Saturday, April 25, 2009

Britain's Got (Writing) Talent

I saw Britain's Got Talent tonight, for, I think, the first time. It's not being snobby. I catch as much pop culture as anyone with a TV and spare time is likely to. In many ways its better to watch at least a bit of this, as its the show itself which is the entertainment - rather than the detritus that comes after: the cover versions, the albums, the ironic commentaries. At least the show itself is exemplary. Even the professionals on the show; Ant and Dec, Piers and Amanda, Simon Cowell; are as one with the contestants. They are amateurs in their own way. Ant & Dec clearly remember their own successful, but illusory pop career, Amanda Holden has dim recollection of once being an actor, Piers an editor.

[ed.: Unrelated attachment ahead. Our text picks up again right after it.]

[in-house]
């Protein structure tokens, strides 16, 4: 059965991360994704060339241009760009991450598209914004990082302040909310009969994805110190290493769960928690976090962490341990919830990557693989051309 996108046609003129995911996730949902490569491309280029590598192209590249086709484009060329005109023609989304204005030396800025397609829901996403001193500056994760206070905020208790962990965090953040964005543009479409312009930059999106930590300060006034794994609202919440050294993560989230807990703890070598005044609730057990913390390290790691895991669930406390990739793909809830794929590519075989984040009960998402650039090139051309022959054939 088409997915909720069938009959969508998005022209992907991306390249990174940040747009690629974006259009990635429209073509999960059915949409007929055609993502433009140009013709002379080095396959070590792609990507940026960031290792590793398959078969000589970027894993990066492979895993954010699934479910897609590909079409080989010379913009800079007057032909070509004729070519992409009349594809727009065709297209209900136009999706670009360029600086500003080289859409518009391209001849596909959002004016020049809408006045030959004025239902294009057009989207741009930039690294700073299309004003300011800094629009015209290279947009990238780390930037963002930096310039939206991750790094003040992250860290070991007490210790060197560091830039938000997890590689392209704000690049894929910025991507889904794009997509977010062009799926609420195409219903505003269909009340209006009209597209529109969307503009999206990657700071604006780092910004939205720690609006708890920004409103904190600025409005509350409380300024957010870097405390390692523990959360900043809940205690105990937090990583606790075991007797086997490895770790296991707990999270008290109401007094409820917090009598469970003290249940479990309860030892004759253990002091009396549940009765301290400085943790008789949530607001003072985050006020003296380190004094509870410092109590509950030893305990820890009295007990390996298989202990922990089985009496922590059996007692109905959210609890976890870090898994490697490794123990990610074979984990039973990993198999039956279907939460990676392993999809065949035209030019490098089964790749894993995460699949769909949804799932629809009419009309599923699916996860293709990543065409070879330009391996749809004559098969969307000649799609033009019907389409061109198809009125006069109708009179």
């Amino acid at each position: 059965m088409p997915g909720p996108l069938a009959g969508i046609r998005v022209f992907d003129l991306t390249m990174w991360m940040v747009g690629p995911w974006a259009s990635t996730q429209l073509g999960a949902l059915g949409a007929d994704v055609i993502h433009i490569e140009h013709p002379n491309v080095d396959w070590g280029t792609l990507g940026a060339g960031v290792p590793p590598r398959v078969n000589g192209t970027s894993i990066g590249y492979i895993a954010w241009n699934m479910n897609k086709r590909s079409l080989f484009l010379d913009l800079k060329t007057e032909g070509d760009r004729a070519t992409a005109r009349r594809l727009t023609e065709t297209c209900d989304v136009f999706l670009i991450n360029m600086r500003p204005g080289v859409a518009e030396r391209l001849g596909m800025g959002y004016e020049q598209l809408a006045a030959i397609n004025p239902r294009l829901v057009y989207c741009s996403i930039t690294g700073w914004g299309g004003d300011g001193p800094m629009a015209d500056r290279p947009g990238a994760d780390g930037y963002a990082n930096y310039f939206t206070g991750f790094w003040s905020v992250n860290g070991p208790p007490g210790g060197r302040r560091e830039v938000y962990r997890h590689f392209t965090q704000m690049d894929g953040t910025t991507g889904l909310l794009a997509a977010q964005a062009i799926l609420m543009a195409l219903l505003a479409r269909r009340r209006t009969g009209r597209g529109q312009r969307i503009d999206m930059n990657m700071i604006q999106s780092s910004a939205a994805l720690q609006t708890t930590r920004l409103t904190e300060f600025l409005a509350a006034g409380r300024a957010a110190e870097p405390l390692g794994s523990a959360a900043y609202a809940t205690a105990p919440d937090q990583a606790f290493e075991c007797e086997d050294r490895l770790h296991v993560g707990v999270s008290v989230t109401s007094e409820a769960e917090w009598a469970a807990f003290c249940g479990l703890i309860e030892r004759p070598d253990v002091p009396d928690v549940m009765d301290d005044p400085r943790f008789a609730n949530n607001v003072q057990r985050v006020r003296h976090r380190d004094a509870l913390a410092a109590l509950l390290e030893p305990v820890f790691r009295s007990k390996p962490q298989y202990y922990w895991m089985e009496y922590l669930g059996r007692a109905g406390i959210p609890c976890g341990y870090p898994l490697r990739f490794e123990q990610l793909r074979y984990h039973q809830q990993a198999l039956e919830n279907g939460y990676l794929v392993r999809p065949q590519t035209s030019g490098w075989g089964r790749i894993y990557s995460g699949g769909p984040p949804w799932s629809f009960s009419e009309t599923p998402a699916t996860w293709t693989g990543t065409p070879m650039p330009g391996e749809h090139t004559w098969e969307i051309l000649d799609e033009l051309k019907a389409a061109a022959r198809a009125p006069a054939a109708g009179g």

What was interesting, of course, was how, despite the show's manipulations (like all reality shows), the real genius is in the unexpected. 10-year old girl? Fine. Troupe of 20 or so street dancers. Go for it. 62 year old with a death wish. If you must. Lithe girl in a big wheel. Yep. Such democratisation is brilliant. Think if this was a writing contest: "entrants need to be over 16 (no 10-year old), under 50 (no 62-year old), a maximum of 5 collaborators (no dance troupe), and must write a story in 1500 words or less, double spaced (probably no big wheel then.)" Yes, literature's not a variety performance... but thinking again, maybe it should be. A literary Britain's got talent would compare comic books with screenplays with poetry with prose with the unfathomable. It wouldn't make good tele, and the 2-minute gong might not work either ("Well, its 1000 pages long and called Making of the Americans...shall I start at the beginning? "). But it would probably make for more interesting reading.

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